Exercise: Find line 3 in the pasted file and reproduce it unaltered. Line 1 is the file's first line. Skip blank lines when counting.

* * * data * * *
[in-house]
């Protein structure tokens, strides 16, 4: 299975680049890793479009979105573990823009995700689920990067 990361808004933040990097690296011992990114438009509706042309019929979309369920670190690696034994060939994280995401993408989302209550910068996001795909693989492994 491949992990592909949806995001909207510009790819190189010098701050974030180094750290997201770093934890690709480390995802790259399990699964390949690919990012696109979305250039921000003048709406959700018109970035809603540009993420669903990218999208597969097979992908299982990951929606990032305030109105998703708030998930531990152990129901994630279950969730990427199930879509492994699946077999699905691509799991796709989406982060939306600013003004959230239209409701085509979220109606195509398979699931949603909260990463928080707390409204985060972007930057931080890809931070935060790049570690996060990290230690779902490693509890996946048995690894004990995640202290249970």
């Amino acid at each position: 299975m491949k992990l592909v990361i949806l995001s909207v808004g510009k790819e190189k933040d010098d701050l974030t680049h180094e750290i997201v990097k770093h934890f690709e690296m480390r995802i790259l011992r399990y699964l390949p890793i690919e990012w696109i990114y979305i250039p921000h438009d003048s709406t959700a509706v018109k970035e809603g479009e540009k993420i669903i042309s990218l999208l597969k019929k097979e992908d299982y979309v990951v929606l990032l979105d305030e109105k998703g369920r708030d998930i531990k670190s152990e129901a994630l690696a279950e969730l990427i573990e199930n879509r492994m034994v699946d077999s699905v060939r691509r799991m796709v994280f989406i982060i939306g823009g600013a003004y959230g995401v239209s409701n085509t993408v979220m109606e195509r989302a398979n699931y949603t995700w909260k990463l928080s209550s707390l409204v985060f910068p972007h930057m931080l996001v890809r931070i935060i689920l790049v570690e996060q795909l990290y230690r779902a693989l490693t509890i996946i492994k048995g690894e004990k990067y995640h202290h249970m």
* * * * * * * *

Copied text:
């Amino acid at each position: 299975m491949k992990l592909v990361i949806l995001s909207v808004g510009k790819e190189k933040d010098d701050l974030t680049h180094e750290i997201v990097k770093h934890f690709e690296m480390r995802i790259l011992r399990y699964l390949p890793i690919e990012w696109i990114y979305i250039p921000h438009d003048s709406t959700a509706v018109k970035e809603g479009e540009k993420i669903i042309s990218l999208l597969k019929k097979e992908d299982y979309v990951v929606l990032l979105d305030e109105k998703g369920r708030d998930i531990k670190s152990e129901a994630l690696a279950e969730l990427i573990e199930n879509r492994m034994v699946d077999s699905v060939r691509r799991m796709v994280f989406i982060i939306g823009g600013a003004y959230g995401v239209s409701n085509t993408v979220m109606e195509r989302a398979n699931y949603t995700w909260k990463l928080s209550s707390l409204v985060f910068p972007h930057m931080l996001v890809r931070i935060i689920l790049v570690e996060q795909l990290y230690r779902a693989l490693t509890i996946i492994k048995g690894e004990k990067y995640h202290h249970m």